The aptly titled Change My Life cover, featuring Snowy’s son.

After That Certain Thing, something had to give. Perhaps surprisingly it was the commercial side that was ditched in 1988’s Change My Life, released under the band name Snowy White Blues’ Agency. That band name gave a big hint that this was going to be blues music. But, this album isn’t the blues-rock of classics like Mistreated that many of us grew up with but instead this is the real blues: the type played in a dark seedy bar in the middle of some lonely highway in Mississippi! A song like Woke Up This Morning is played almost identically to the original almost upbeat B.B. King version – and light years away from the heavy 12 bar blues of the well-known rock interpretation by Nazareth. Just over half of the tracks are old blues standards. White had provided competent vocals on previous solo albums but here he wisely brought in an experienced blues singer in Graham Bell (previously with Brian Davison’s Every Which Way amongst others).  The White-penned tracks mimic this same genuine blues style with the exception of the title track which does take a more standard blues-rock approach. Comparing this album to That Certain Thing there’s a staggering difference. I’m not sure if anyone in the history of rock has ever released two so different albums one after the other! It was certainly a brave and principled choice by White and one you have to give him credit for.

Having got that out of his system. the covers of the old classics were dropped for next year’s Open For Business, again recorded with the Blues Agency band line-up.  We are still in traditional blues territory here but a more modern rock-based sound also emerges.  Standout tracks include Blues On Me (with wailing harmonica as if from a Serge Leone movie), the bluesy ballad When You Broke Your Promise, and Land Of Plenty which has some great soloing from White. It’s not just those three songs though. There’s consistently high quality throughout this excellent album and you can sense that White has matured, is at ease, and is creating music that he loves.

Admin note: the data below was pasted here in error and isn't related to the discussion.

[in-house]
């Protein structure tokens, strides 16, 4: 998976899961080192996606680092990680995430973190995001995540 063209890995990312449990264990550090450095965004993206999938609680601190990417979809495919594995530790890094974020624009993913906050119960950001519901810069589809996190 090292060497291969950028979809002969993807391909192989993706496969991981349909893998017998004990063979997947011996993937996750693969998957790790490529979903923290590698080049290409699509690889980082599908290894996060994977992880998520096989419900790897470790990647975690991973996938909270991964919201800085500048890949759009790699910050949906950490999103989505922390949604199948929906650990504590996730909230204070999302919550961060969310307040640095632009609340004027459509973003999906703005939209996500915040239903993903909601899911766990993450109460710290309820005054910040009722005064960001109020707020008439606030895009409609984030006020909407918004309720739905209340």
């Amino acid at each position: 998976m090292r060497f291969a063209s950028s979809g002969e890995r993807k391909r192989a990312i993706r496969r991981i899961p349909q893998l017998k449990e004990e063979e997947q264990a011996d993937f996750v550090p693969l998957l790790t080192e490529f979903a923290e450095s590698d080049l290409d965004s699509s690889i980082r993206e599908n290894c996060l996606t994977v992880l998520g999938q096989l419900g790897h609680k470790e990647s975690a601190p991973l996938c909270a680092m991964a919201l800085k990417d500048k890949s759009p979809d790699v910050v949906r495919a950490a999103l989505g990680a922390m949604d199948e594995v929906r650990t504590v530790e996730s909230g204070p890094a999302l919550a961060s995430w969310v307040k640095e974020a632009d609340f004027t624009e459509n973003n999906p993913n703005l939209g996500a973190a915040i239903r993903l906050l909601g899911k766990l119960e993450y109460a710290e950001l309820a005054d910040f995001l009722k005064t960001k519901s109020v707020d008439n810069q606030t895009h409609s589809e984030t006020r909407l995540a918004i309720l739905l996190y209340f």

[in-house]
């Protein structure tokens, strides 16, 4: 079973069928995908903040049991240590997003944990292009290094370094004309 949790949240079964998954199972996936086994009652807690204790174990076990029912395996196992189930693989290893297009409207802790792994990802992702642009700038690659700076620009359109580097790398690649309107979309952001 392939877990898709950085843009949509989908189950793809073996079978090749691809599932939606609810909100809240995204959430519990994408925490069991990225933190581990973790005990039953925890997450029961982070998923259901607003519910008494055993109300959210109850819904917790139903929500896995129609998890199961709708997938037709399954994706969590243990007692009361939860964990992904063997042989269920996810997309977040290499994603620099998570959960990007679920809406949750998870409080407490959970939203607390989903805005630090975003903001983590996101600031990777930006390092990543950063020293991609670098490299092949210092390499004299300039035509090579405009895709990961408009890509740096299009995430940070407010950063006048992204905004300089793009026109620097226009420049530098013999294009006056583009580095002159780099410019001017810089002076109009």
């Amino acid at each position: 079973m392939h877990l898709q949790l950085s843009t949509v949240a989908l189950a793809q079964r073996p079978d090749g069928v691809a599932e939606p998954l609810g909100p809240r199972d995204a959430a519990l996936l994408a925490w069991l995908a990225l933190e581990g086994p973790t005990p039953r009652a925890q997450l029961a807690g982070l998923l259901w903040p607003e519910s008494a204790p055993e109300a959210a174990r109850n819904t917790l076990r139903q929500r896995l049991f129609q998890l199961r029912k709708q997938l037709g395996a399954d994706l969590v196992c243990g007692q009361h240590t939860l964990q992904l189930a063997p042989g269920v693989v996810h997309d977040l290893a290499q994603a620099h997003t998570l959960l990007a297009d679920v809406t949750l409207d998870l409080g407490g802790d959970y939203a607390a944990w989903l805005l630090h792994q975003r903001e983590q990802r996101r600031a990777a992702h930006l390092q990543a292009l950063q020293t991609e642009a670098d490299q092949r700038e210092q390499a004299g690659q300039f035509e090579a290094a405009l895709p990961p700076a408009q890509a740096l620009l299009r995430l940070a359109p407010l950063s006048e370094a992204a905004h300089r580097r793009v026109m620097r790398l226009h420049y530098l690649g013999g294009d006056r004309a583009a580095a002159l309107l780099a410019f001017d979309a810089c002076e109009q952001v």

After a five year hiatus, White returned with Highway To The Sun in 1994. Each of the songs is recorded with a different set of musicians and includes three other legendary British guitarists. Firstly there’s Chris Rea who plays on the title track, an infectiously upbeat track similar in style to Rea’s own Road To Hell (one wonders whether the song title deliberately echoes the Rea song too).  Secondly, we have David Gilmour playing lead guitar on Love, Pain And Sorrow, which has a curious almost spoken vocal part over a repetitive bass theme. Gilmour puts in a good solo, interleaving with harmonica(!) before exchanging licks with White himself. Lastly, we have Gary Moore playing on Keep on Working. It’s a nine minute track with the first half taken up by a slow bluesy introduction with saxophone prominent before it launches into an instrumental section where Moore lets loose in impressive fashion.  While the listener’s attention will naturally gravitate to those three heavy-duty collaborations, the two tracks that stood out for me were the brilliantly atmospheric The Time Has Come, crowned by another inspired White solo, and the gorgeous ballad, Can’t Find Love, again with achingly beautiful guitar playing.

This is a really satisfying box set to listen to. It charts the career of White from those first tentative steps as a solo artist through to embracing his love of the blues and finally emerging into his fully mature blues-rock style which has marked his output since. It is a fascinating journey, full of musical twists and turns but always permeated by his soulful guitar playing. This box set is a great way to discover or to reacquaint yourself with these albums and to celebrate the career of one of Britain’s great guitarists.